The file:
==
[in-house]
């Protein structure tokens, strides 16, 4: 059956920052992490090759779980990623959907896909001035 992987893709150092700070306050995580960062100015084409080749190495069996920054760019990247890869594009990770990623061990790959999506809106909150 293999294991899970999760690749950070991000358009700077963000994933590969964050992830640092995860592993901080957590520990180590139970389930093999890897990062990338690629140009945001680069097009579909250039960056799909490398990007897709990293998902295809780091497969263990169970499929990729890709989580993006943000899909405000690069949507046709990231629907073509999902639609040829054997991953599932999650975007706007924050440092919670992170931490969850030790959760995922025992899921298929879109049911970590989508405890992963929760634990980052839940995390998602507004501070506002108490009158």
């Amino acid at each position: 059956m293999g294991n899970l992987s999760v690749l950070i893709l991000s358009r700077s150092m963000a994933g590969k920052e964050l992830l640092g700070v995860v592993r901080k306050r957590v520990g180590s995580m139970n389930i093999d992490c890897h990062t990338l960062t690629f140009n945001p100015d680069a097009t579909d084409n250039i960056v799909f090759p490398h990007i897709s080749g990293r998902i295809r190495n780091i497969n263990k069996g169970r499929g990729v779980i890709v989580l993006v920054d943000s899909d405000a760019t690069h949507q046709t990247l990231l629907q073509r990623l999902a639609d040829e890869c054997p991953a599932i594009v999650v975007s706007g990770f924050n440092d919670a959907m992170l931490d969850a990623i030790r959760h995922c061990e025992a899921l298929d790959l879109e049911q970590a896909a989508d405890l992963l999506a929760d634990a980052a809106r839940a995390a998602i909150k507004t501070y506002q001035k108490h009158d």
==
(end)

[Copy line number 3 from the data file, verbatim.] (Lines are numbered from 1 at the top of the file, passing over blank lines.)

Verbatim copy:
């Amino acid at each position: 059956m293999g294991n899970l992987s999760v690749l950070i893709l991000s358009r700077s150092m963000a994933g590969k920052e964050l992830l640092g700070v995860v592993r901080k306050r957590v520990g180590s995580m139970n389930i093999d992490c890897h990062t990338l960062t690629f140009n945001p100015d680069a097009t579909d084409n250039i960056v799909f090759p490398h990007i897709s080749g990293r998902i295809r190495n780091i497969n263990k069996g169970r499929g990729v779980i890709v989580l993006v920054d943000s899909d405000a760019t690069h949507q046709t990247l990231l629907q073509r990623l999902a639609d040829e890869c054997p991953a599932i594009v999650v975007s706007g990770f924050n440092d919670a959907m992170l931490d969850a990623i030790r959760h995922c061990e025992a899921l298929d790959l879109e049911q970590a896909a989508d405890l992963l999506a929760d634990a980052a809106r839940a995390a998602i909150k507004t501070y506002q001035k108490h009158d």